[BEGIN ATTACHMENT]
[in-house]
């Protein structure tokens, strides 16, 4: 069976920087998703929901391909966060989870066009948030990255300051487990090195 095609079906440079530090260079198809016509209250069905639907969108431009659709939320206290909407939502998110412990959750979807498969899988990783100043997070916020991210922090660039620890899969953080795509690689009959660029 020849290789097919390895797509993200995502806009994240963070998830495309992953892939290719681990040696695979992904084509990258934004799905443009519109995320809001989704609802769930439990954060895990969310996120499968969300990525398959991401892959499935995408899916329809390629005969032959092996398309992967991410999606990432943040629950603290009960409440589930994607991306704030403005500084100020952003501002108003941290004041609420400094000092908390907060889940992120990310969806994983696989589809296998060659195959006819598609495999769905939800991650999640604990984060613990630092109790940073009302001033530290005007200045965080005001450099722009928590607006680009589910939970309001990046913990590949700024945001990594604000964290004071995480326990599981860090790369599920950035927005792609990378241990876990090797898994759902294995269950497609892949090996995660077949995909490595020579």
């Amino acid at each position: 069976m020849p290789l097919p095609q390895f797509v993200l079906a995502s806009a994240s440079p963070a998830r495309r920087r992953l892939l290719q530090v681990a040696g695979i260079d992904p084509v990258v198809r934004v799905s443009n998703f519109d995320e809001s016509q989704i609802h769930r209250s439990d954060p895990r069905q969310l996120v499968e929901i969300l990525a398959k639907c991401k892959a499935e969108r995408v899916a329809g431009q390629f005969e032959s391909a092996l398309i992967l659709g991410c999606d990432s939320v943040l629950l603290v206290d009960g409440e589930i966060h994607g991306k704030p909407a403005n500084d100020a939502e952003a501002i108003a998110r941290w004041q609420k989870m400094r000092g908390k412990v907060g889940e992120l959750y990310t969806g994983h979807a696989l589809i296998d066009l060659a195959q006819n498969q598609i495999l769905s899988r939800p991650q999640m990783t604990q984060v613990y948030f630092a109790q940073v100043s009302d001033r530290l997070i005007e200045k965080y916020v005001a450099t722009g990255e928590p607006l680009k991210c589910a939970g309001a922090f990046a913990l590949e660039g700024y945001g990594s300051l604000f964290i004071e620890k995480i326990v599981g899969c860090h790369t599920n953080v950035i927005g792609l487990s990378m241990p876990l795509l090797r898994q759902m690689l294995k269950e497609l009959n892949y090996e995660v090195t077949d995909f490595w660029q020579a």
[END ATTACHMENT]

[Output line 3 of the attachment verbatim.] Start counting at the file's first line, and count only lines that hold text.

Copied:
């Amino acid at each position: 069976m020849p290789l097919p095609q390895f797509v993200l079906a995502s806009a994240s440079p963070a998830r495309r920087r992953l892939l290719q530090v681990a040696g695979i260079d992904p084509v990258v198809r934004v799905s443009n998703f519109d995320e809001s016509q989704i609802h769930r209250s439990d954060p895990r069905q969310l996120v499968e929901i969300l990525a398959k639907c991401k892959a499935e969108r995408v899916a329809g431009q390629f005969e032959s391909a092996l398309i992967l659709g991410c999606d990432s939320v943040l629950l603290v206290d009960g409440e589930i966060h994607g991306k704030p909407a403005n500084d100020a939502e952003a501002i108003a998110r941290w004041q609420k989870m400094r000092g908390k412990v907060g889940e992120l959750y990310t969806g994983h979807a696989l589809i296998d066009l060659a195959q006819n498969q598609i495999l769905s899988r939800p991650q999640m990783t604990q984060v613990y948030f630092a109790q940073v100043s009302d001033r530290l997070i005007e200045k965080y916020v005001a450099t722009g990255e928590p607006l680009k991210c589910a939970g309001a922090f990046a913990l590949e660039g700024y945001g990594s300051l604000f964290i004071e620890k995480i326990v599981g899969c860090h790369t599920n953080v950035i927005g792609l487990s990378m241990p876990l795509l090797r898994q759902m690689l294995k269950e497609l009959n892949y090996e995660v090195t077949d995909f490595w660029q020579a």